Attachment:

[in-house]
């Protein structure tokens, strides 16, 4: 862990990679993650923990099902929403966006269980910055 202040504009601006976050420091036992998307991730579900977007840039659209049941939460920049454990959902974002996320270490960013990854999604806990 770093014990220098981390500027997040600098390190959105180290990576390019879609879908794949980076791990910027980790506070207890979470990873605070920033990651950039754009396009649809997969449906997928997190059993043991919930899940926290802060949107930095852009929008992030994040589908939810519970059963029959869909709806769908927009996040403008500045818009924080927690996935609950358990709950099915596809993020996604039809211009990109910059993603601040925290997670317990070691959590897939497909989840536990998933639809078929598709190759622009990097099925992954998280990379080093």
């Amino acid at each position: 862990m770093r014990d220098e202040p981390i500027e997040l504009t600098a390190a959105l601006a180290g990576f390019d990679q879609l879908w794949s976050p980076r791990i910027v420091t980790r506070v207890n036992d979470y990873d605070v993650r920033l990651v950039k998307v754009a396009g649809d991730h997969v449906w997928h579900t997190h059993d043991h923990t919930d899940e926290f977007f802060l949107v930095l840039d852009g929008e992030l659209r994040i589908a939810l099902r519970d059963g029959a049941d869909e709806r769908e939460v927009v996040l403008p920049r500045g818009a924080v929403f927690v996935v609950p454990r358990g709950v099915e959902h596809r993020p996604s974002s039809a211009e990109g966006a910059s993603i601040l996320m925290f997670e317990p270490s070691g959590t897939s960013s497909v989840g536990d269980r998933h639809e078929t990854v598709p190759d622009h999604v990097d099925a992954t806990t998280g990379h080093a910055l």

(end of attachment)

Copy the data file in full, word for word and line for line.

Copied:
[in-house]
């Protein structure tokens, strides 16, 4: 862990990679993650923990099902929403966006269980910055 202040504009601006976050420091036992998307991730579900977007840039659209049941939460920049454990959902974002996320270490960013990854999604806990 770093014990220098981390500027997040600098390190959105180290990576390019879609879908794949980076791990910027980790506070207890979470990873605070920033990651950039754009396009649809997969449906997928997190059993043991919930899940926290802060949107930095852009929008992030994040589908939810519970059963029959869909709806769908927009996040403008500045818009924080927690996935609950358990709950099915596809993020996604039809211009990109910059993603601040925290997670317990070691959590897939497909989840536990998933639809078929598709190759622009990097099925992954998280990379080093």
């Amino acid at each position: 862990m770093r014990d220098e202040p981390i500027e997040l504009t600098a390190a959105l601006a180290g990576f390019d990679q879609l879908w794949s976050p980076r791990i910027v420091t980790r506070v207890n036992d979470y990873d605070v993650r920033l990651v950039k998307v754009a396009g649809d991730h997969v449906w997928h579900t997190h059993d043991h923990t919930d899940e926290f977007f802060l949107v930095l840039d852009g929008e992030l659209r994040i589908a939810l099902r519970d059963g029959a049941d869909e709806r769908e939460v927009v996040l403008p920049r500045g818009a924080v929403f927690v996935v609950p454990r358990g709950v099915e959902h596809r993020p996604s974002s039809a211009e990109g966006a910059s993603i601040l996320m925290f997670e317990p270490s070691g959590t897939s960013s497909v989840g536990d269980r998933h639809e078929t990854v598709p190759d622009h999604v990097d099925a992954t806990t998280g990379h080093a910055l």